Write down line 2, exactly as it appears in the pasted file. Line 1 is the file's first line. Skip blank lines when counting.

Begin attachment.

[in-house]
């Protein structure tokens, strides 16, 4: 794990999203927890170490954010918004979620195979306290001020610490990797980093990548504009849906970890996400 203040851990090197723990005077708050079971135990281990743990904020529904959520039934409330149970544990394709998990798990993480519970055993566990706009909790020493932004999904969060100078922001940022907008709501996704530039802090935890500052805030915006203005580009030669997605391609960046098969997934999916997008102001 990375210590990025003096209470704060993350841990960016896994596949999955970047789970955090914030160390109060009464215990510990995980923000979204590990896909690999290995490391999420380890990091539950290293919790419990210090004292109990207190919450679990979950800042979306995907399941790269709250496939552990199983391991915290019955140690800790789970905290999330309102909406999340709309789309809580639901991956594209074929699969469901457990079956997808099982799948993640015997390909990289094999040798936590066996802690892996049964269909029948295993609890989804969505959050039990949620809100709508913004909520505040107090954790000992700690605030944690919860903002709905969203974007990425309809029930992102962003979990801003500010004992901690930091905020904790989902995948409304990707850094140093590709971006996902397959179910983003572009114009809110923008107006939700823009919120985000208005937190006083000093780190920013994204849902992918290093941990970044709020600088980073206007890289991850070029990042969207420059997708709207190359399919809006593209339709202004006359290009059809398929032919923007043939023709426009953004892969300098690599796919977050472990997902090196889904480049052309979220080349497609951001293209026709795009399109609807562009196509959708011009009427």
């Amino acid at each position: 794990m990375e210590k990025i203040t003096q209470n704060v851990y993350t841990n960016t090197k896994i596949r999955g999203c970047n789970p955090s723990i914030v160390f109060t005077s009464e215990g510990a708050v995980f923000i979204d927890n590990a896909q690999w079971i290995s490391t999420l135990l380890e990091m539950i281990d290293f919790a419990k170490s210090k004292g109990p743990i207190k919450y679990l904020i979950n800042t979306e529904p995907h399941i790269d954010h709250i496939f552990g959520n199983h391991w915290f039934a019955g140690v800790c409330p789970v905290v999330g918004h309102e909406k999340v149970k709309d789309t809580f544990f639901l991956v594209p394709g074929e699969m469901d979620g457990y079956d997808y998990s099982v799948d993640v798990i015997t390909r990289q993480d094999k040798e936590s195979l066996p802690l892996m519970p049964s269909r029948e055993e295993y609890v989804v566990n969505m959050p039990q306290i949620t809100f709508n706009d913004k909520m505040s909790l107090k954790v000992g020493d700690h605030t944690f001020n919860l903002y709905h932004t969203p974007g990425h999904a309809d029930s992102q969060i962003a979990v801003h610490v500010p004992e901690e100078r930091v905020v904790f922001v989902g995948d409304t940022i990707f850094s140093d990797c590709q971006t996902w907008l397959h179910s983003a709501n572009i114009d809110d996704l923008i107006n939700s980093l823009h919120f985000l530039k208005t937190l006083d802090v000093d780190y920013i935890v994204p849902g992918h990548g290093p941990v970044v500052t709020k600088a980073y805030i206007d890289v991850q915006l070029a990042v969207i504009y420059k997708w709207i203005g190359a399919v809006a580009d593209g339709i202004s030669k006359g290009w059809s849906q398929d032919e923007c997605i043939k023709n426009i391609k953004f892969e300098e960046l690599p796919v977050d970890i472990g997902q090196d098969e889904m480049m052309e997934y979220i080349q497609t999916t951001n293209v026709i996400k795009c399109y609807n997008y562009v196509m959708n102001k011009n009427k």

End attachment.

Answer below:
């Protein structure tokens, strides 16, 4: 794990999203927890170490954010918004979620195979306290001020610490990797980093990548504009849906970890996400 203040851990090197723990005077708050079971135990281990743990904020529904959520039934409330149970544990394709998990798990993480519970055993566990706009909790020493932004999904969060100078922001940022907008709501996704530039802090935890500052805030915006203005580009030669997605391609960046098969997934999916997008102001 990375210590990025003096209470704060993350841990960016896994596949999955970047789970955090914030160390109060009464215990510990995980923000979204590990896909690999290995490391999420380890990091539950290293919790419990210090004292109990207190919450679990979950800042979306995907399941790269709250496939552990199983391991915290019955140690800790789970905290999330309102909406999340709309789309809580639901991956594209074929699969469901457990079956997808099982799948993640015997390909990289094999040798936590066996802690892996049964269909029948295993609890989804969505959050039990949620809100709508913004909520505040107090954790000992700690605030944690919860903002709905969203974007990425309809029930992102962003979990801003500010004992901690930091905020904790989902995948409304990707850094140093590709971006996902397959179910983003572009114009809110923008107006939700823009919120985000208005937190006083000093780190920013994204849902992918290093941990970044709020600088980073206007890289991850070029990042969207420059997708709207190359399919809006593209339709202004006359290009059809398929032919923007043939023709426009953004892969300098690599796919977050472990997902090196889904480049052309979220080349497609951001293209026709795009399109609807562009196509959708011009009427």